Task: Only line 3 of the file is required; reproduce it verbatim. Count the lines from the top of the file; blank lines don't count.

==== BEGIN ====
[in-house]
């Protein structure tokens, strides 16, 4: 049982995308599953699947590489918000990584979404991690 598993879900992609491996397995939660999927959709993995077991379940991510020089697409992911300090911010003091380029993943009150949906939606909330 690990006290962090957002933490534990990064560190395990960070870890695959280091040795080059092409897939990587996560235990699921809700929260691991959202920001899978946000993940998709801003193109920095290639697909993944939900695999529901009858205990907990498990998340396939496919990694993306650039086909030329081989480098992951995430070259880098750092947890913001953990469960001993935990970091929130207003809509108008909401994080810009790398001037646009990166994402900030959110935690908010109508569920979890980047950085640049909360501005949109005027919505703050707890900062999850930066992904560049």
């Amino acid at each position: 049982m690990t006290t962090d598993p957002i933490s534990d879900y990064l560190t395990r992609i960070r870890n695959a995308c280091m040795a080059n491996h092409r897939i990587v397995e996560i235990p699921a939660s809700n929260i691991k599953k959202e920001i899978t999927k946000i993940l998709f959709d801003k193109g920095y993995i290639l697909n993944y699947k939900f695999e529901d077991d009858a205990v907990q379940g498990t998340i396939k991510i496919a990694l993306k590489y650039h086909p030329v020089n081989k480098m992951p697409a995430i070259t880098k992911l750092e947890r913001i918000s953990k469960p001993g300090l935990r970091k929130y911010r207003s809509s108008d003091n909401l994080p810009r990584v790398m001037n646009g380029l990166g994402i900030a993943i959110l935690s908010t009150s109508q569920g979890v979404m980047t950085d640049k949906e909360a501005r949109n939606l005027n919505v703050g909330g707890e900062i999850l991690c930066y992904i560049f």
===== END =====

């Amino acid at each position: 049982m690990t006290t962090d598993p957002i933490s534990d879900y990064l560190t395990r992609i960070r870890n695959a995308c280091m040795a080059n491996h092409r897939i990587v397995e996560i235990p699921a939660s809700n929260i691991k599953k959202e920001i899978t999927k946000i993940l998709f959709d801003k193109g920095y993995i290639l697909n993944y699947k939900f695999e529901d077991d009858a205990v907990q379940g498990t998340i396939k991510i496919a990694l993306k590489y650039h086909p030329v020089n081989k480098m992951p697409a995430i070259t880098k992911l750092e947890r913001i918000s953990k469960p001993g300090l935990r970091k929130y911010r207003s809509s108008d003091n909401l994080p810009r990584v790398m001037n646009g380029l990166g994402i900030a993943i959110l935690s908010t009150s109508q569920g979890v979404m980047t950085d640049k949906e909360a501005r949109n939606l005027n919505v703050g909330g707890e900062i999850l991690c930066y992904i560049f």